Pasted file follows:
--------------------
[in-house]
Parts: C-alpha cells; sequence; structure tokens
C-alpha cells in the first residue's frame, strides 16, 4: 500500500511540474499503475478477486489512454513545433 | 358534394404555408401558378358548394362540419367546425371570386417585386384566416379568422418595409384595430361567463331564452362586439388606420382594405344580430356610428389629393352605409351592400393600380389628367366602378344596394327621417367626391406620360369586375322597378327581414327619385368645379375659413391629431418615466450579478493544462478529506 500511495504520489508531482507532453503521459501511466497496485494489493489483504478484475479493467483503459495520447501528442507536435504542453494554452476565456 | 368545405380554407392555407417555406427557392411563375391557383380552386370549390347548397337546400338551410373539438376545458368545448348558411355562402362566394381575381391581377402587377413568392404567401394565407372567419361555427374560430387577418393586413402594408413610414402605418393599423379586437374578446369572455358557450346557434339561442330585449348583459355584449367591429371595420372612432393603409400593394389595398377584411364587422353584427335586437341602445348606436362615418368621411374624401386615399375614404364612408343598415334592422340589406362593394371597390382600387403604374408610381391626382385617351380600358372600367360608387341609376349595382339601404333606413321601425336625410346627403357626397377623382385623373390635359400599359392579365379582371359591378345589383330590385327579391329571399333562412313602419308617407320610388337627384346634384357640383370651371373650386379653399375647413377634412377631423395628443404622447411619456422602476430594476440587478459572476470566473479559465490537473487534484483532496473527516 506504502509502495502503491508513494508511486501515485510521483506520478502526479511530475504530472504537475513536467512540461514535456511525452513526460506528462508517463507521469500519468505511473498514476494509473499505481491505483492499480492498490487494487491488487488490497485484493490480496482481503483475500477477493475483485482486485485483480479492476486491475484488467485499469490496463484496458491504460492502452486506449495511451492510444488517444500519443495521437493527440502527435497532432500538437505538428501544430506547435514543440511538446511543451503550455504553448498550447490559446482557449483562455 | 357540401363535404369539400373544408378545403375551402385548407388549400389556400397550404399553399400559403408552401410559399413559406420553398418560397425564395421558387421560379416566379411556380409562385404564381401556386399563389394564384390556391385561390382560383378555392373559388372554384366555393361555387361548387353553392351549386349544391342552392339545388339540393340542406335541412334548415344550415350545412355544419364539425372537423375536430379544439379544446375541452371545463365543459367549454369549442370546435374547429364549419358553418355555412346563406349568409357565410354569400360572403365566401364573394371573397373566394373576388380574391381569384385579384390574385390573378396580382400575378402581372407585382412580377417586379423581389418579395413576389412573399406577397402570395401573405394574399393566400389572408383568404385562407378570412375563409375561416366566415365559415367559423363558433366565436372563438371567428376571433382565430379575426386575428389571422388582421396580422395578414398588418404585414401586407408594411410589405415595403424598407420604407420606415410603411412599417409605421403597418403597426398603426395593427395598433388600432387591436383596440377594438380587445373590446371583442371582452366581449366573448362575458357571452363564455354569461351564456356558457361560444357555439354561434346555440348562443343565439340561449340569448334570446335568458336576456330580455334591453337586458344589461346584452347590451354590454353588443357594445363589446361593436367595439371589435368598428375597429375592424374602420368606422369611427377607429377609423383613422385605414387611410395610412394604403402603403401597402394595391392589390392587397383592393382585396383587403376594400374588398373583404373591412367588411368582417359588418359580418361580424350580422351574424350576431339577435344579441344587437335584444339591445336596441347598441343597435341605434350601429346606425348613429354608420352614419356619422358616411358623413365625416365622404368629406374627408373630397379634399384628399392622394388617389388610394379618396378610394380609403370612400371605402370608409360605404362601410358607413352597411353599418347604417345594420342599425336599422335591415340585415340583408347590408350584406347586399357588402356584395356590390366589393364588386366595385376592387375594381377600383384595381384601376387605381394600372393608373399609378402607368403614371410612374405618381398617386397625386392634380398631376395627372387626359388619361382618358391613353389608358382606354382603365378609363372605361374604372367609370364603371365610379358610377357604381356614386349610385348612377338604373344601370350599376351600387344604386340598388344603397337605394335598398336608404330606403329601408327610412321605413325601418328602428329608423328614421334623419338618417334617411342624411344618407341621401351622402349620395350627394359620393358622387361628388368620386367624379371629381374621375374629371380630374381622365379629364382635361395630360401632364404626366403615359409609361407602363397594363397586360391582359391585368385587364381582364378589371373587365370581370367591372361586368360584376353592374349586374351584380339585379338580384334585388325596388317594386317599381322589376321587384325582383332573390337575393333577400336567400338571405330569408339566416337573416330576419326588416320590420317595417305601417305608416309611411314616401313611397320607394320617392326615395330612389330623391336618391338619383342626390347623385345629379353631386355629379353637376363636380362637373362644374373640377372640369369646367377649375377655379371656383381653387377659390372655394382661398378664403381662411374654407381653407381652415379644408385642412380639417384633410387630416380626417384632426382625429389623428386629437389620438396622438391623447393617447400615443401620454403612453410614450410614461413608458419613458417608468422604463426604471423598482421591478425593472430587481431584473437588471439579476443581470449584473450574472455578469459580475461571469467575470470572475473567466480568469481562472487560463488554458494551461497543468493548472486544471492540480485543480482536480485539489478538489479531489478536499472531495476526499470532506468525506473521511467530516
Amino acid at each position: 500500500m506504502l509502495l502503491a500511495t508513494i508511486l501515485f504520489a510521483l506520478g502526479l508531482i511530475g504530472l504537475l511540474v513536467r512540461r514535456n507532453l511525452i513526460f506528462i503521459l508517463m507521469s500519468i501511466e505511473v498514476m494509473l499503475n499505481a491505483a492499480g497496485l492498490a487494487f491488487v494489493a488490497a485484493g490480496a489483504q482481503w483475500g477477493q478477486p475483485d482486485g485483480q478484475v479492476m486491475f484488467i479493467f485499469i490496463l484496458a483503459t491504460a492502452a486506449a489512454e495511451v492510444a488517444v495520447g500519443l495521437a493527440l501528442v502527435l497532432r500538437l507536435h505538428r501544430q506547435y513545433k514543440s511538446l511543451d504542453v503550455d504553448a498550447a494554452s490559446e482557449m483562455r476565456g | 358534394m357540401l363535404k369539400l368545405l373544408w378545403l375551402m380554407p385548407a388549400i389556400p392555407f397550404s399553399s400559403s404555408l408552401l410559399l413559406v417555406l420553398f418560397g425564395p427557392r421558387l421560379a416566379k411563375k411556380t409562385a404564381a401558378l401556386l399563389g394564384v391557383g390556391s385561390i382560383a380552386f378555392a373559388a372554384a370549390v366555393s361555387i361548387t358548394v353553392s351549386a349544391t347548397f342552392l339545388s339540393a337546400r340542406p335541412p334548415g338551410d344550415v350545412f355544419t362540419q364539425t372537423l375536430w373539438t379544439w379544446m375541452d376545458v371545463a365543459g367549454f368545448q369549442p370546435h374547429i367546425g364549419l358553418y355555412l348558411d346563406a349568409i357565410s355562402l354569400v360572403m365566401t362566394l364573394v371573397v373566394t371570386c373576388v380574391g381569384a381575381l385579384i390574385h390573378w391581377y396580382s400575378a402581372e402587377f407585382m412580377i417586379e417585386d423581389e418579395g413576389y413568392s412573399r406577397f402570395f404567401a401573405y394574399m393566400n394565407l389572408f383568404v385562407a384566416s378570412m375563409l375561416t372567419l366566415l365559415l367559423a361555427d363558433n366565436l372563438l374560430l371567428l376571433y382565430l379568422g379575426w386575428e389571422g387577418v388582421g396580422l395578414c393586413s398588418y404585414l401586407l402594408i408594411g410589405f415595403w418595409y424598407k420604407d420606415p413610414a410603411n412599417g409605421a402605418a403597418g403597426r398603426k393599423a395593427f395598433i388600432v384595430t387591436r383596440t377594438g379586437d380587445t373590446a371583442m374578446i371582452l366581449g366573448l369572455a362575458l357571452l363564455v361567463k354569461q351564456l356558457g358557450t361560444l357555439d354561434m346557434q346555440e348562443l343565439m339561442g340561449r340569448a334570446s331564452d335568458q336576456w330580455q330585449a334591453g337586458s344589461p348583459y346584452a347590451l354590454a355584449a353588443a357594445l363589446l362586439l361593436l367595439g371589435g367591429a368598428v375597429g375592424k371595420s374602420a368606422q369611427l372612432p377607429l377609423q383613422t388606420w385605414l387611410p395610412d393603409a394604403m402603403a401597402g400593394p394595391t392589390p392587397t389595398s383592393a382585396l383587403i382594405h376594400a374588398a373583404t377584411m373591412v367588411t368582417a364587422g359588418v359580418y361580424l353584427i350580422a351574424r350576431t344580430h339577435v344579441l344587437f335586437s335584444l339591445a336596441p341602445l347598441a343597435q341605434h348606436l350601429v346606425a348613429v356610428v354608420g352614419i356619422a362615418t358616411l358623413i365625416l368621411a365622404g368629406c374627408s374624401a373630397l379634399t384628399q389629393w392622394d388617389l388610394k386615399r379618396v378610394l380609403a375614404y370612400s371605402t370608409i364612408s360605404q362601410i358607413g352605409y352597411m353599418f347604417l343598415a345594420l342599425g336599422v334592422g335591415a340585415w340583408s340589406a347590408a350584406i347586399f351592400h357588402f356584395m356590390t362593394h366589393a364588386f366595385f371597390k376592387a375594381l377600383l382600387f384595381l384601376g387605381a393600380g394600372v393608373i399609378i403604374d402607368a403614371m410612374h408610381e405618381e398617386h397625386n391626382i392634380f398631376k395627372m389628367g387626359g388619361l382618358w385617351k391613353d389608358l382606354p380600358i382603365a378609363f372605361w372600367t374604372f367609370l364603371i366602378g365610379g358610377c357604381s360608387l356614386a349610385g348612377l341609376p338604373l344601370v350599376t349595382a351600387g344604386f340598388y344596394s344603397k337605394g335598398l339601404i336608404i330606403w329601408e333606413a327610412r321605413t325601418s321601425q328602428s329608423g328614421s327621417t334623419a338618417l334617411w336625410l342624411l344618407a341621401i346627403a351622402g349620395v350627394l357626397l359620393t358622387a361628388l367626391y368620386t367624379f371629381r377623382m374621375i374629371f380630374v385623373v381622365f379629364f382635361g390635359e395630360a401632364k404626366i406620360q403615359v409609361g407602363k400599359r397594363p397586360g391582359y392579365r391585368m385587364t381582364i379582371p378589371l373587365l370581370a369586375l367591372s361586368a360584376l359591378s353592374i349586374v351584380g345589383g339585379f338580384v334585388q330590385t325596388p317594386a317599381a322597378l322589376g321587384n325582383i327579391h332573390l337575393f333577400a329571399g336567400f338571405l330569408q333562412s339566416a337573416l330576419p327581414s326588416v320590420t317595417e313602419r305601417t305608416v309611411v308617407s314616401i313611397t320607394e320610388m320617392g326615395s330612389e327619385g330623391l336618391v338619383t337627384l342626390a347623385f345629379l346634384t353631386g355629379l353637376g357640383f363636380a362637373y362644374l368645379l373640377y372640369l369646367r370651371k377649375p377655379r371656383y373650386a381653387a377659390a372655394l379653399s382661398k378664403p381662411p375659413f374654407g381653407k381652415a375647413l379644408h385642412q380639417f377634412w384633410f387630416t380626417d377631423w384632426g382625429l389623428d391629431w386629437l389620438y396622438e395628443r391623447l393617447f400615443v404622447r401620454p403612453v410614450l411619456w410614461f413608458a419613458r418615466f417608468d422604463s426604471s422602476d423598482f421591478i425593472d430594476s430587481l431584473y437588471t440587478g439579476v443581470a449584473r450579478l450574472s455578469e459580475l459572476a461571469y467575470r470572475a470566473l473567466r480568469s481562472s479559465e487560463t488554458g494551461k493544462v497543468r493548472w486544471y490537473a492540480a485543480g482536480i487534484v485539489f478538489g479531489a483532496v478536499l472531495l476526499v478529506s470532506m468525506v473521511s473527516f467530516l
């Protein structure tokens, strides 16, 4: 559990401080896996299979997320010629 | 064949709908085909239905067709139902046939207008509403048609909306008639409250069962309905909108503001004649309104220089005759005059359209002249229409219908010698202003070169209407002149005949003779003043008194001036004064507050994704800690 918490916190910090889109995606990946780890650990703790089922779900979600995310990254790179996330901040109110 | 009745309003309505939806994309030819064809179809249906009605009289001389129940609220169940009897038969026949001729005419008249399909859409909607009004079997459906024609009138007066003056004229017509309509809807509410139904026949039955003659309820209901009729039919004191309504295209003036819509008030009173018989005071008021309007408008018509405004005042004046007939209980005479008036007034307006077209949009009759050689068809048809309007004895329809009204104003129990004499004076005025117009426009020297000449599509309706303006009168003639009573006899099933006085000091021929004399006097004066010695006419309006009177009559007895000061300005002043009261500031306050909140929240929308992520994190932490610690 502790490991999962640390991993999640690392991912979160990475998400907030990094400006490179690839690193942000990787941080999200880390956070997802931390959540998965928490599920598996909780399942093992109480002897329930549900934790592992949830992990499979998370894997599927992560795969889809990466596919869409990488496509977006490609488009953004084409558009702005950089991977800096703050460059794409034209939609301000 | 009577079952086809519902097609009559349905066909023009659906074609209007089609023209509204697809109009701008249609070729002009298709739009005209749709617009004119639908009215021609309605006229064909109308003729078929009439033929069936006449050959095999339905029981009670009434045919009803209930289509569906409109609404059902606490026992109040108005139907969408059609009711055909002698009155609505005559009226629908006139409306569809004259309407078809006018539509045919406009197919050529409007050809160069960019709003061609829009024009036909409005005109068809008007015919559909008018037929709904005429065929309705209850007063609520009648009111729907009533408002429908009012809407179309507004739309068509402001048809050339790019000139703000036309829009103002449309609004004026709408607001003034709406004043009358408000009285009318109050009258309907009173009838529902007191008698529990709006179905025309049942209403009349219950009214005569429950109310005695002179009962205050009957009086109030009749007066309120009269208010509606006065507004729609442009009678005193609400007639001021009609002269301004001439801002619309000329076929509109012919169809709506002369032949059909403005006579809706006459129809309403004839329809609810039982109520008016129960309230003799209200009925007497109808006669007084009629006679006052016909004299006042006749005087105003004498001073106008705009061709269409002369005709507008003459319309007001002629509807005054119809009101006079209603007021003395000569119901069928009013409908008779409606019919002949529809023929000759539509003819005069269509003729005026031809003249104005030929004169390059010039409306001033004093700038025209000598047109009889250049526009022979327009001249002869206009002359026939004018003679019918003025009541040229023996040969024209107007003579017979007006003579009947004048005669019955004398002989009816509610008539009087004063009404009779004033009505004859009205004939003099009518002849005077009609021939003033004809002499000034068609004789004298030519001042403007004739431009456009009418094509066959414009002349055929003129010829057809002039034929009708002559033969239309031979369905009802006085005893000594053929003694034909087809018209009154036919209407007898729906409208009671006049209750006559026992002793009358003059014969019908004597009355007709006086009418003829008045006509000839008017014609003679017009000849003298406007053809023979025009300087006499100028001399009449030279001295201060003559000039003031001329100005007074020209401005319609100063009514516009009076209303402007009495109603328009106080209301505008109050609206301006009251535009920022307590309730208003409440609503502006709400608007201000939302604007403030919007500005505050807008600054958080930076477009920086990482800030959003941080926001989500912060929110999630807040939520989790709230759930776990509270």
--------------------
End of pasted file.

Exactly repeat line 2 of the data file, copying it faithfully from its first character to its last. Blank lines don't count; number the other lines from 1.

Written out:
Parts: C-alpha cells; sequence; structure tokens